We first mentioned this lawsuit, which was filed back in August, last month (second item). But so many of you have emailed us this AOL news story that we’ve decided to provide more detailed coverage.
It’s a lawyer versus lawyer lawsuit, usually the ugliest kind of litigation. But the allegations made here are perhaps more bizarre than ugly.
If you can handle claims of naked men engaging in hand-to-weiner contact, while sitting on tree stumps and passing around a wooden dildo — I think glass is more classy, but to each his own — then keep reading….
Managing expectations is a very important skill — when it comes to personal relationships, movie enjoyment, and, of course, dealing with your co-workers and clients.
You need to know how to set boundaries. After you’ve pulled two all-nighters in a row, for example, it’s okay to tell the partner you work for that you just can’t do a third. If you give an inch, your colleague or client will take the proverbial mile.
We do not work on the weekends and do not provide emergency numbers for the weekends. There are times we may look at and answer your email over the weekend, but this is generally the exception and not to be relied upon by you that we are accessible on weekends.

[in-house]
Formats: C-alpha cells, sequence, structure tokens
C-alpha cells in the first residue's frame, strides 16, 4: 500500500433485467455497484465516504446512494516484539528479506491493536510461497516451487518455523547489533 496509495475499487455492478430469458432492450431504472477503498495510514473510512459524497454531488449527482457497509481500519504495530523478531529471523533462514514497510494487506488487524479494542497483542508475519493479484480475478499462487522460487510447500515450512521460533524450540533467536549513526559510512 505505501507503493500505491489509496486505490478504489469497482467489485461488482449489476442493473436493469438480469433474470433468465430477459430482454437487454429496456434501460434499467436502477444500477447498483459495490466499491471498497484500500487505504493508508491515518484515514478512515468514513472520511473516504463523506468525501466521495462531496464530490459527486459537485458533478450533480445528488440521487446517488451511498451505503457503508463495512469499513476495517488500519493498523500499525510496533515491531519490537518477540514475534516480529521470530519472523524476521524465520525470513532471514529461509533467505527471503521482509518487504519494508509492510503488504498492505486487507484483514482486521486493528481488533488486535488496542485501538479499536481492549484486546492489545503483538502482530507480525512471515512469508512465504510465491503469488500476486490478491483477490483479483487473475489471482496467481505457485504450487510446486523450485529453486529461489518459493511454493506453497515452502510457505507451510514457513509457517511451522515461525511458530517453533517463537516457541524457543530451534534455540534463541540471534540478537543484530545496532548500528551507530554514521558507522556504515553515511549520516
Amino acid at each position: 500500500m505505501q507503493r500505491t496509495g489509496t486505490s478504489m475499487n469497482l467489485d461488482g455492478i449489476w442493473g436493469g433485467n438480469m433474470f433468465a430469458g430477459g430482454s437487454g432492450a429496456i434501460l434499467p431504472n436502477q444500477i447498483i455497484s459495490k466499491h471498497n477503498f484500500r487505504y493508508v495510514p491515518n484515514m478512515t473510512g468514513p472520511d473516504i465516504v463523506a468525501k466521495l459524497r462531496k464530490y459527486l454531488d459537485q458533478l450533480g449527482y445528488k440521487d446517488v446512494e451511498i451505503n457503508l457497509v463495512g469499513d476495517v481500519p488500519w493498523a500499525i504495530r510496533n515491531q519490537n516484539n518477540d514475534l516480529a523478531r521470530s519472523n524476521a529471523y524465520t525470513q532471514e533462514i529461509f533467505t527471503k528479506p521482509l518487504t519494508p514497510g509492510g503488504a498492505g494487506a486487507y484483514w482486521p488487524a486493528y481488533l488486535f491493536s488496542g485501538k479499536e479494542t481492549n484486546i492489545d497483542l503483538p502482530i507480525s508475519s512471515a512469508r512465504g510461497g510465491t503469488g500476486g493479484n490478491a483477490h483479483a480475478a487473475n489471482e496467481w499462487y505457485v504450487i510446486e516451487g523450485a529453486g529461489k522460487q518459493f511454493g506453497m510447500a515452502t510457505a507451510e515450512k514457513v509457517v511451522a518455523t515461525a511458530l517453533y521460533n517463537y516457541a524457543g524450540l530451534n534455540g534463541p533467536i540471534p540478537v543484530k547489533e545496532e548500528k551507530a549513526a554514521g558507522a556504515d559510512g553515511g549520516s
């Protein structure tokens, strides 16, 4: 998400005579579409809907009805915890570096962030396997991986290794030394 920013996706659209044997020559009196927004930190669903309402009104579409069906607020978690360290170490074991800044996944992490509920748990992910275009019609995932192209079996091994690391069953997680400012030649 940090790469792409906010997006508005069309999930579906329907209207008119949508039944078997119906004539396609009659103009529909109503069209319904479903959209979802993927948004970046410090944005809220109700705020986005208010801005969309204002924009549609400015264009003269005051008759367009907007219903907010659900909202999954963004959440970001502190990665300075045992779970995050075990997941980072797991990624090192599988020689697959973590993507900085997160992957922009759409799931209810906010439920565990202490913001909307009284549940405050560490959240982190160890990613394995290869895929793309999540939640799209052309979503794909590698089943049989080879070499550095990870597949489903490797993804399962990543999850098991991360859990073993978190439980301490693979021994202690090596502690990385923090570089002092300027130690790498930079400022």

And they don’t do windows, either.
Do not think we are perfect. We make mistakes. We are competent attorneys and paralegals, but we make mistakes. We will correct a mistake if we find it or if you point it out. Please do not yell at us, accuse us of not doing our job, or insult us over a mistake.
And please do not sue us for malpractice. We warned you at the outset that “[w]e make mistakes.”
A few days ago, the Washington Post reported on the legal misadventures of prominent D.C. attorney Glenn Lewis (no relation to the Canadian R&B singer, as far as we know). According to the Post, “Glenn C. Lewis is an acknowledged titan of the D.C. area divorce bar, a former president of the Virginia Bar Association who boasts that he is the most expensive lawyer in the region: $850 an hour. He has an impressive office in the District and an array of high-profile clients.”
One would expect a lawyer of Lewis’s stature and success to have impeccable judgment. But it appears that recently he made a serious misjudgment. He decided to sue a former client for an extra $500,000 in fees and interest, after having already received some $378,000 from that client.
Unfortunately for Glenn Lewis, that client was a lawyer — and decided to strike back. By the end of the whole episode, Lewis ending up owing his former client money — an amount in the six figures….
Ed. note: The Asia Chronicles column is authored by Kinney Recruiting. Kinney has made more placements of U.S. associates, counsels and partners in Asia than any other recruiting firm in each of the past six years. You can reach them by email: [email protected].